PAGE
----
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Could Scottish Political Scandal Lead to Checks on Politicians?

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A recent political scandal in Scotland involving the SNP Finance Secretary and texts sent to teenage boys has seen renewed calls for disclosure checks for anyone taking public office. Although in the case of the SNP politician there has been no arrest, no charge and no prosecution, politicians from other parties have tabled a motion to add elected representatives into the list of people who require enhanced disclosure checks. Similar calls have been made in England, Wales and Northern Ireland. What has come as a surprise to most members of the public is that this isn’t done already.

 

What Checks Are Made in Politicians?

Currently, there is no legal requirement to do any background checking at all on people who put themselves up for election as a MP, local councillor or member of the devolved parliaments in Scotland, Wales or Northern Ireland. Political parties of all persuasions have their own policies and procedures for checking up on candidates for election. They have the legal right to ask for basic disclosure checks only, which confirm a candidate’s unspent convictions or cautions. Some parties ask for basic disclosure checks, others don’t. Each has its own ways of background checking and internal vetting of candidates.

 

Standard and Enhanced Disclosures

The call for politicians to be included on the list of people who need a standard or enhanced disclosure raises all sorts of legal issues. At present, only people who work in positions involving looking after vulnerable adults or children, or some jobs in finance and law require a standard or enhanced disclosure. The law would therefore have to be changed to add politicians into the list. It also raises questions about how the system would work in practical terms – would all candidates be vetted and DBS checked before election, or would the disclosure checking be done after they win the vote?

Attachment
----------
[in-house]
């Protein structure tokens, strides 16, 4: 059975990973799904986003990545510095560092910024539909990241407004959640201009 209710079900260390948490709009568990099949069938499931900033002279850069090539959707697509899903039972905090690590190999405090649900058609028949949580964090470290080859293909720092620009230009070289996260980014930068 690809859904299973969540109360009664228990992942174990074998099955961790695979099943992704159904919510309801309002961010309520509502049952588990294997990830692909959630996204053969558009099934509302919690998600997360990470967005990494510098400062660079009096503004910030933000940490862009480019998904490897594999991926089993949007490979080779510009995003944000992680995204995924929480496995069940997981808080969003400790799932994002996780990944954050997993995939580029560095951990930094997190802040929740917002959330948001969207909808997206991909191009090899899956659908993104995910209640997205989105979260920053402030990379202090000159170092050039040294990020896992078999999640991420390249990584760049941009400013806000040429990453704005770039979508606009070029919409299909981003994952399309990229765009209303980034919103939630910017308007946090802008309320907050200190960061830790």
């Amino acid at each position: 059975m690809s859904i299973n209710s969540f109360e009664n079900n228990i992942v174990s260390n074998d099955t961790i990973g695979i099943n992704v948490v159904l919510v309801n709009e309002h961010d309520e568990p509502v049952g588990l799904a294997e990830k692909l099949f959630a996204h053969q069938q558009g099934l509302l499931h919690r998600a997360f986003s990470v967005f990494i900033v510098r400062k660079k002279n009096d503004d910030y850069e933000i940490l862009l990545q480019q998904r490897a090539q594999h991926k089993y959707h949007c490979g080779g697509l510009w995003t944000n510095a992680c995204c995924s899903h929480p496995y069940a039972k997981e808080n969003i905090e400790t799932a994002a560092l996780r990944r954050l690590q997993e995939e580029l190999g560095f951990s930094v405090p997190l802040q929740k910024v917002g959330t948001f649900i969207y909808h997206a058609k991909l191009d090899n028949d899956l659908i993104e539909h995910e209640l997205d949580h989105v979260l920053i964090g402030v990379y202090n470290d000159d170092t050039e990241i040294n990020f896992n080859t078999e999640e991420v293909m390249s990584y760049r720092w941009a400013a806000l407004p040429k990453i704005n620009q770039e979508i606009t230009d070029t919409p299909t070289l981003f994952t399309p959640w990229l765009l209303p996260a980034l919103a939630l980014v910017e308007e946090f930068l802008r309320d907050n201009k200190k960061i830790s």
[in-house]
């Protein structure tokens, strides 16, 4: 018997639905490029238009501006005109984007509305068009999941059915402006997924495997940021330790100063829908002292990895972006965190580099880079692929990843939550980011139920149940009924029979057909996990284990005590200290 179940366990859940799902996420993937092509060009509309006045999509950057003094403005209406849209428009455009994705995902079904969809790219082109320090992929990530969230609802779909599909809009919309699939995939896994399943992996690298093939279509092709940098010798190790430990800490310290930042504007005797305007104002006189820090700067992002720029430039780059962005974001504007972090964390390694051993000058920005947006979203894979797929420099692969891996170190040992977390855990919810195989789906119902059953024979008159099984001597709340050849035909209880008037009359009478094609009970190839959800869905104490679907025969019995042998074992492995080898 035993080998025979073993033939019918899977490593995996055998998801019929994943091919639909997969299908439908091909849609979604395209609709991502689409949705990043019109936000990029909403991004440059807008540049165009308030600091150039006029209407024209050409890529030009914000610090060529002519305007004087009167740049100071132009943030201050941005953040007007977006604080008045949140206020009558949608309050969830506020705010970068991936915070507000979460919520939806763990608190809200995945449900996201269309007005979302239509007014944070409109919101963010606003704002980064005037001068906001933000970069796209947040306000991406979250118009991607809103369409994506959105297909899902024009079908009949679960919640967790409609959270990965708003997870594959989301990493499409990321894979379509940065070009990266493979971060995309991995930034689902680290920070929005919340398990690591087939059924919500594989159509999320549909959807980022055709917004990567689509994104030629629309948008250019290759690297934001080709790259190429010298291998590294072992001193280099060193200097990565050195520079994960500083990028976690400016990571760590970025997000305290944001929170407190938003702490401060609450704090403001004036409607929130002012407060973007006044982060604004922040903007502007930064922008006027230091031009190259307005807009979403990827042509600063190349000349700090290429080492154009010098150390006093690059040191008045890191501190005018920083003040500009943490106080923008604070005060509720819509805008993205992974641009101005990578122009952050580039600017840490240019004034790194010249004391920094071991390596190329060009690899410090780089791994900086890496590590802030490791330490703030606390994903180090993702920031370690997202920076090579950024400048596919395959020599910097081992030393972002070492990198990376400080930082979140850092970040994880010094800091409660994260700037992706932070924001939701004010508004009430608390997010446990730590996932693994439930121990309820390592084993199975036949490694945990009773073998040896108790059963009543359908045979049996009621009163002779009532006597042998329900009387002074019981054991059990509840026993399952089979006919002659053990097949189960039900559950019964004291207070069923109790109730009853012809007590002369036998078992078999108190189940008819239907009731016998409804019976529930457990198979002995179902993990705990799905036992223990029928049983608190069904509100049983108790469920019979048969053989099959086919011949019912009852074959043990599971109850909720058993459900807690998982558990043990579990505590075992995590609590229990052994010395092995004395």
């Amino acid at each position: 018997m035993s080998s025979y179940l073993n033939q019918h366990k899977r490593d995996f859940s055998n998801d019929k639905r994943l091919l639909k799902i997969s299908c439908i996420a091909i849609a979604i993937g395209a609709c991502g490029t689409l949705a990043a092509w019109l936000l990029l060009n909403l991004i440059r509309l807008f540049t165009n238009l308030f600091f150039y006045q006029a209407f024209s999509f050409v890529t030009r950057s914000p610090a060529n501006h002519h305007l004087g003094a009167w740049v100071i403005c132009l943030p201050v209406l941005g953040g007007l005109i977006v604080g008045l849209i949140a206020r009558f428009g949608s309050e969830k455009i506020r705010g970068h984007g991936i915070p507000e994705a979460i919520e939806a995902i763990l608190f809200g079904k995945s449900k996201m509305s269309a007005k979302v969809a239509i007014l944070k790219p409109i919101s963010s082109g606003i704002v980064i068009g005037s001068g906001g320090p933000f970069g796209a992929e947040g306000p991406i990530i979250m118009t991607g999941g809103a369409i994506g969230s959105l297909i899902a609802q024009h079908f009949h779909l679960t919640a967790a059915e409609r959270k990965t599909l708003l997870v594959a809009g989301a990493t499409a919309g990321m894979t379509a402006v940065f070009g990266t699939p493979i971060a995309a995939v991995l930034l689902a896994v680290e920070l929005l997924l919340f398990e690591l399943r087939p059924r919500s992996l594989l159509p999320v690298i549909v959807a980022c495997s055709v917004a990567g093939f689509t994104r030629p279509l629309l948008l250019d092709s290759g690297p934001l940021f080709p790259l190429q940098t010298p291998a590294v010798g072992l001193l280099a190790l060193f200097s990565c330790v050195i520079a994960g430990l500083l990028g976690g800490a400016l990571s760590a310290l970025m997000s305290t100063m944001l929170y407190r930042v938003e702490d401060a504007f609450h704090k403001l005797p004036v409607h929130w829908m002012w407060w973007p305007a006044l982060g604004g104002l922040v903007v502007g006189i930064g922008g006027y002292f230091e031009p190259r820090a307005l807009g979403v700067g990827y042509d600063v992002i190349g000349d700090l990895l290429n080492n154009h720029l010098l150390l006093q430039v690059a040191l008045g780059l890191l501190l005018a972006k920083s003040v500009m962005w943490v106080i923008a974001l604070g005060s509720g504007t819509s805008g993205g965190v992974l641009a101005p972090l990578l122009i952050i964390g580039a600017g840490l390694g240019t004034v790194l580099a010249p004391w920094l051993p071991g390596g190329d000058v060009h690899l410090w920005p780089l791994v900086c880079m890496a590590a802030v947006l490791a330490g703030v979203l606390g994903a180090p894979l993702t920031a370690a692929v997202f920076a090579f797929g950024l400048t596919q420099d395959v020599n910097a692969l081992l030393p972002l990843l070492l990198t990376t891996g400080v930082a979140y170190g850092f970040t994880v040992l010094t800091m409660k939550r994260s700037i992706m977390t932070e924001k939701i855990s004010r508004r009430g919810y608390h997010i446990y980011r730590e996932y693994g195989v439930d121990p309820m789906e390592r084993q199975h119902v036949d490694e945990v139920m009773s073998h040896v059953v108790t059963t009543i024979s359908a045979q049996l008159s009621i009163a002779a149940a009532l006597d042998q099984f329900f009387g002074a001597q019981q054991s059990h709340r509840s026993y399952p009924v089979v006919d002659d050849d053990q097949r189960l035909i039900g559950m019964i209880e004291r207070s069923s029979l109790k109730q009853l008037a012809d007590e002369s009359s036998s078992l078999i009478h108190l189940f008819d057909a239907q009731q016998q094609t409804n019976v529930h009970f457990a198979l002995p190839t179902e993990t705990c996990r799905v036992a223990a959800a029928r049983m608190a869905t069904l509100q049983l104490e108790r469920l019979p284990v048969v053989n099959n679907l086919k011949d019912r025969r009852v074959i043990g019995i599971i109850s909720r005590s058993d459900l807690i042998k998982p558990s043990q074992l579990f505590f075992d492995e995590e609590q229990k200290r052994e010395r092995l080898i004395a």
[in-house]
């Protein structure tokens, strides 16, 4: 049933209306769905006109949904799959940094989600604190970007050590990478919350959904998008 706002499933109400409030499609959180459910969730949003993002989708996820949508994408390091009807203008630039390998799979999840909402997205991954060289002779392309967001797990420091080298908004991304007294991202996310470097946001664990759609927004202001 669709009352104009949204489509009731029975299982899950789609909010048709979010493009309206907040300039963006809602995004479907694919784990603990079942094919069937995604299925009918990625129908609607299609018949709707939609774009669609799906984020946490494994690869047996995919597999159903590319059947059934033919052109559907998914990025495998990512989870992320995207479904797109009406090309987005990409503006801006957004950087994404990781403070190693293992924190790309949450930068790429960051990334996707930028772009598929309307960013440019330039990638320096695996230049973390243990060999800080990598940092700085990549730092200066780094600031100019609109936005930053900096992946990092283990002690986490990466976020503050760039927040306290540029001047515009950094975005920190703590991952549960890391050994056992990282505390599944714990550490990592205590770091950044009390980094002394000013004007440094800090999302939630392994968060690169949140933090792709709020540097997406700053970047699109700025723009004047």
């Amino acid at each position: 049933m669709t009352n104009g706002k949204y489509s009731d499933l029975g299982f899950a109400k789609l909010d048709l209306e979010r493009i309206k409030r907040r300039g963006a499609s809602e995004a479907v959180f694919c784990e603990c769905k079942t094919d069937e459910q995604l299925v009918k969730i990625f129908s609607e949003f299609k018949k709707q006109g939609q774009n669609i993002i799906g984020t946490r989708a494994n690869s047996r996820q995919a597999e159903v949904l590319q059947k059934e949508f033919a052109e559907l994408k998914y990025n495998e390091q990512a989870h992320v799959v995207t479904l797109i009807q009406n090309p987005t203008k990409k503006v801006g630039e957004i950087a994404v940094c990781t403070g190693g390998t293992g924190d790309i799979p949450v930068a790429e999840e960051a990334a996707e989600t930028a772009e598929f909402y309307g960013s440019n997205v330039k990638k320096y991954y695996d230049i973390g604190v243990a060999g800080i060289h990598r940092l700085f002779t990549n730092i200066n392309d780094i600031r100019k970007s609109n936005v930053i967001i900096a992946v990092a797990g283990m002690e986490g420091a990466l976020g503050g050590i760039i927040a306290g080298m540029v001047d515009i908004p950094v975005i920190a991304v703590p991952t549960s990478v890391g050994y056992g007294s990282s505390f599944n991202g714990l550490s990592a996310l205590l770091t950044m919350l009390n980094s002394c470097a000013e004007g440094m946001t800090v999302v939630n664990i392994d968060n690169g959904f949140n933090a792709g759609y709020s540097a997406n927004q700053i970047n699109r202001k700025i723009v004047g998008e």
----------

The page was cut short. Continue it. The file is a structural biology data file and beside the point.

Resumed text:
Updating DBS

Another important point to bear in mind is that a clear DBS check is no guarantee of any future conduct. If someone has a clear criminal record at one point in time, they may still go on to commit offences in the future. Similarly, someone who has distant criminal convictions from their teenage years may be a totally different person in their 40s. One way of ensuring that convictions are always up to date is to ask people to sign up to the Update scheme. This gives access to a live database, which is updated if and when any new information is recorded by the police.

It seems unlikely that we will be seeing any changes in the DBS system soon to require detailed background checking of all elected representatives. The requirement would add further pressure to the system and hold up checks for other key workers such as teachers or nurses. Many experts also believe that too much emphasis is placed on DBS certificates, which are only accurate at one given point in time. An approach which considers a range of factors to assess a candidate’s suitability is far more effective.